Breaking the Mold
Diagnostic imaging may detect fungal lung infections faster and more accurately than current methods
Pulmonary aspergillosis, a disease caused by the Aspergillus fumigatus fungus, is dangerous in patients with compromised immune systems. It’s also notoriously difficult to diagnose; blood tests take time and resources, but lack sensitivity and specificity even under the auspices of skilled diagnosticians. Culturing the fungus from lung biopsies is no easier, as many patients are too fragile to undergo the procedure. Using these methods, diagnosis can take up to a week as physicians wait for results from specialist testing centers – and with the speed at which the disease can progress, this can be a dangerous delay. There’s a clear unmet need, and in a bid to address it, an international research group including Christopher Thornton of the University of Exeter, UK, has developed an accurate, sensitive test based only on readily available imaging techniques.
Thornton initially met his collaborators at a conference, where they began talking about the possibility of such a technique. Despite their enthusiasm, it was only when the European Union put out a specific funding call in the area of imaging technologies for rare disease diagnosis that they were able to acquire the finances and assemble a consortium with the requisite skills. Thornton says, “As is frequently the case in science, there was a degree of serendipity – right time, right place, right idea.” The group’s test involves radioactively labeling antibodies to the fungus in vivo, then using a combination of positron emission tomography (PET) and magnetic resonance (MR) imaging to visualize the infection (1). So far, the technique has shown good results in mice (see Figure 1). “The next step is to adapt the technology for detection of human invasive pulmonary aspergillosis. To this end, we have ‘humanized’ the antibody tracer and are currently working through the regulatory framework to allow us to conduct human clinical trials in two years’ time.”
Aspergillosis isn’t the end of the road for the test, either. By applying the right antibodies, it can be used to detect bacteria, viruses and even cancer cells. “At present, cancers are visualized using the radiopharmaceutical fludeoxyglucose (18F),” explains Thornton. “However, we have shown that 18F is not appropriate for infectious disease detection, as it can’t discriminate between different types of pathogen, or between pathogens and general inflammation of the lung. By using our antibody-guided PET/MR imaging approach, diseases caused by fungi, bacteria and viruses will be detected and differentiated with a much higher degree of accuracy than is currently possible.” Not only that, but they can be detected rapidly using tools already available in most hospitals – meaning that hopefully, patients will receive the right treatment faster. MS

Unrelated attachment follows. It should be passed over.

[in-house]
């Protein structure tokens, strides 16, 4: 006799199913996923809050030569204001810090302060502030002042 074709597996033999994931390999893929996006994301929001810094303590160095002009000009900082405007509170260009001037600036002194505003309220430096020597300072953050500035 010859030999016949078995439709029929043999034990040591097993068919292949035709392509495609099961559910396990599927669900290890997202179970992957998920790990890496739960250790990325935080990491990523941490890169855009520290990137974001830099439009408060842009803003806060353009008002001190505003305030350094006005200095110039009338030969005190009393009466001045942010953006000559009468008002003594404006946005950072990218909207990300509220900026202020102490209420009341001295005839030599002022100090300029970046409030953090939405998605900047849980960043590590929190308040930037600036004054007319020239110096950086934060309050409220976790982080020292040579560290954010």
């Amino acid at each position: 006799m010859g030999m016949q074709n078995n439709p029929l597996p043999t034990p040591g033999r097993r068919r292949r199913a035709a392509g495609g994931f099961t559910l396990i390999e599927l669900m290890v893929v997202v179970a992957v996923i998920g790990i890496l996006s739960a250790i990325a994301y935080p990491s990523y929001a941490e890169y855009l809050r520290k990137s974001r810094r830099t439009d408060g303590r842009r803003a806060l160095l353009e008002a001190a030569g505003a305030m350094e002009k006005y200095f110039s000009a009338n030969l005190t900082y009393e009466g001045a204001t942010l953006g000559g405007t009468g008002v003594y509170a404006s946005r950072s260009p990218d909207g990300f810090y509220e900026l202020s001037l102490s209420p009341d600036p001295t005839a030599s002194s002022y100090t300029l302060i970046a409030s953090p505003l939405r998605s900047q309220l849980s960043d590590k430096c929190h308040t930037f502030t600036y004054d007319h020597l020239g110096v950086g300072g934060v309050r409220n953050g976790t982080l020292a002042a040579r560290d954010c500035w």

- AM Rolle et al., “ImmunoPET/MR imaging allows specific detection of Aspergillus fumigatus lung infection in vivo”, Proc Natl Acad Sci USA, [Epub ahead of print] (2016). PMID: 26787852.
While obtaining degrees in biology from the University of Alberta and biochemistry from Penn State College of Medicine, I worked as a freelance science and medical writer. I was able to hone my skills in research, presentation and scientific writing by assembling grants and journal articles, speaking at international conferences, and consulting on topics ranging from medical education to comic book science. As much as I’ve enjoyed designing new bacteria and plausible superheroes, though, I’m more pleased than ever to be at Texere, using my writing and editing skills to create great content for a professional audience.